“Worked off” is a phrase I don’t hear much any more. It harkens back to my home brew days. Well not “my” home brew but my neighbor Luther’s. I was 13 or 14 years old, not old enough to drink but he only gave me a healthy sample every now and then.
    I looked in the Dictionary of Southern Appalachian English and it agrees with me. Are you familiar with “working off” in regards to fermentation of foods and beverages?

    • Reply
      September 28, 2021 at 8:36 am

      Ed-I love the phrase working off and have heard it my whole life 🙂 I think I’d eat the corn!

  • Reply
    Lizzy M
    September 27, 2021 at 11:58 am

    I live in Pennsylvania in Pennsylvania Dutch country. While not exactly the same, I definitely see the theme of frugal cooking with good ingredients. I just bought corn in a vinegar pickle brine. I’ll have to try the above.

  • Reply
    Ron Stephens
    September 27, 2021 at 9:11 am

    I somehow missed the pickled corn. I think it would be accurate to say my family was not big pickle eaters of whatever kind. We had some kraut, bread and butter and chow-chow as I recall but they weren’t prominent in recipes, just side dressing.

    I wish I knew when home canning got started and what the changes were that made it practical. I think there must have been a period of overlap of home canning with smoke and salt curing as well as plain drying but canning gradually became the most common. It is kinda like the story of the crosscut saw. As best I know there was no one time or place where the crosscut was “invented”. Seems it just kinda grew to be until it just was. About that, at the Western Heritage Oklahoma City there is a room with something like 1200 or so examples of early “barbed wire”. That great number ultimately narrowed down to just the one we now know best.

  • Reply
    Margie G
    September 27, 2021 at 8:39 am

    I think your corn you put up looks wonderfully preserved! I learn a lot from you, Tipper. I remember canned corn as a child and how all mommy’s jars looked so shiny, beautiful and colorful all up on the shelves under our porch! It was like the store except WAYYYYY BETTER!!!! If you have a few tomatoes (but not enough to can,) blanch the skins off and toss them in a freezer bag to be enjoyed in a soup or dish at a later time. You’ll be glad you did! Tipper, it’s almost time for you to share a canning jar display photo of this year’s Pressley garden bounty!!! Mine is nowhere like yours, but I’m proud of my stuff in jars. It’s pretty and a few folks have commented so I’m thrilled. The time has come to tell big Ag to leave our foods alone and stop “science” that turns our foods to GMO. It’s really bad and corn has taken the fatal blow.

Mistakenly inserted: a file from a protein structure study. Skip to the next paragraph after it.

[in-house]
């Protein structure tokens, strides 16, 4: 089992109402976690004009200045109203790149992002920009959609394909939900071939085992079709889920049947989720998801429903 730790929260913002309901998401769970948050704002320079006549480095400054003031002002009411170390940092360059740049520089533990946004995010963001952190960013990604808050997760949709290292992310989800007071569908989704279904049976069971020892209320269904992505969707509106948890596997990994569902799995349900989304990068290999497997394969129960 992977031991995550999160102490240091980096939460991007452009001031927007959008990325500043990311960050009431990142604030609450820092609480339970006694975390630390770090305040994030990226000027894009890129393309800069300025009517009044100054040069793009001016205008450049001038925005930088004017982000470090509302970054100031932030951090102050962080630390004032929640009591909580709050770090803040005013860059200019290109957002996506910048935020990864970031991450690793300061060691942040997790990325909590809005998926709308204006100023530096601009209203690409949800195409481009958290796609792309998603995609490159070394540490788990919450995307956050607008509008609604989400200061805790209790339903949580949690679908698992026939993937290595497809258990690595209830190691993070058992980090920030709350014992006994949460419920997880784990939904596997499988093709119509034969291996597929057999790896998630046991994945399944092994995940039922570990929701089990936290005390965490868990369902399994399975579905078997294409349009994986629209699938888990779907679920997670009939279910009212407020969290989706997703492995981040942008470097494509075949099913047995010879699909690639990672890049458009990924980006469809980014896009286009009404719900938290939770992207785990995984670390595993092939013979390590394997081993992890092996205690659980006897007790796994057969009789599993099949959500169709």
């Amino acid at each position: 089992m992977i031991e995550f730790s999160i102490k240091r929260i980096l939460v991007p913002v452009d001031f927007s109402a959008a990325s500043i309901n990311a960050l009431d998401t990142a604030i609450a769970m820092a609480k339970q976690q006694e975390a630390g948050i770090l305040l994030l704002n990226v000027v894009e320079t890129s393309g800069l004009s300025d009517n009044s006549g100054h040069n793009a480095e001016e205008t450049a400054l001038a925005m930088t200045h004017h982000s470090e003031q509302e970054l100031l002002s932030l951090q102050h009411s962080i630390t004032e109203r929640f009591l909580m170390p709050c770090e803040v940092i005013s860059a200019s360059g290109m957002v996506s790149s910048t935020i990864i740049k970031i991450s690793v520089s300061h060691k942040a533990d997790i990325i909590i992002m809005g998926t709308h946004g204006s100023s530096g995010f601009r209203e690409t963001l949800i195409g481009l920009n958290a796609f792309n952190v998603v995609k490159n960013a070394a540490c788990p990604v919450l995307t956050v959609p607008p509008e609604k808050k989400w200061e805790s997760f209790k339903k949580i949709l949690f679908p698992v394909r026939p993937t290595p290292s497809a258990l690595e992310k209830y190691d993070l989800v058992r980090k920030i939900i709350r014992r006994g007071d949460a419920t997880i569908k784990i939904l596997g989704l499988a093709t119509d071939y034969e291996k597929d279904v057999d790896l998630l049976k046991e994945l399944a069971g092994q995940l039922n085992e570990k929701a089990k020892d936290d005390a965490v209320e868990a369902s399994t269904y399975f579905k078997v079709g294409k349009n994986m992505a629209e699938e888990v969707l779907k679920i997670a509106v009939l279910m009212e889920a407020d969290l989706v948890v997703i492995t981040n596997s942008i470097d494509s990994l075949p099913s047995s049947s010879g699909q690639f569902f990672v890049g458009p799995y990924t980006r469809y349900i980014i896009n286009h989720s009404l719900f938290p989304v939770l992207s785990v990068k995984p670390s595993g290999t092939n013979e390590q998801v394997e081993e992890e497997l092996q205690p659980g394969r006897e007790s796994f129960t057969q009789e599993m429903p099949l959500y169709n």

• Reply
    Miss Cindy
    September 27, 2021 at 8:09 am

    My grandmother used to make what they called chowchow. It was wonderful! It was green beans, cut corn, and chopped cabbage. She salted it down and put it in a crock for a couple of weeks or so. She was always careful of the signs when pickling. She preferred to pickle when the signs were in the heart. No woman who was menstruating was allowed near the crock. She also always added a few pods od hot pepper to it as well. It was wonderful!
    I’ve tried a few times to make it but it just never soured for me so I gave up trying. I assumed there was something in my body chemistry that it didn’t like!

  • Reply
    September 27, 2021 at 7:38 am

    I love all pickled foods. No that’s not true for I don’t love pickled pig’s feet like dad did. I don’t make or eat as much pickled corn or kraut like I used to because my wife and I had to cut back on salt.

  • Reply
    September 27, 2021 at 6:53 am

    I’ve never made pickled corn, but it sure sounds good. Thank you for sharing!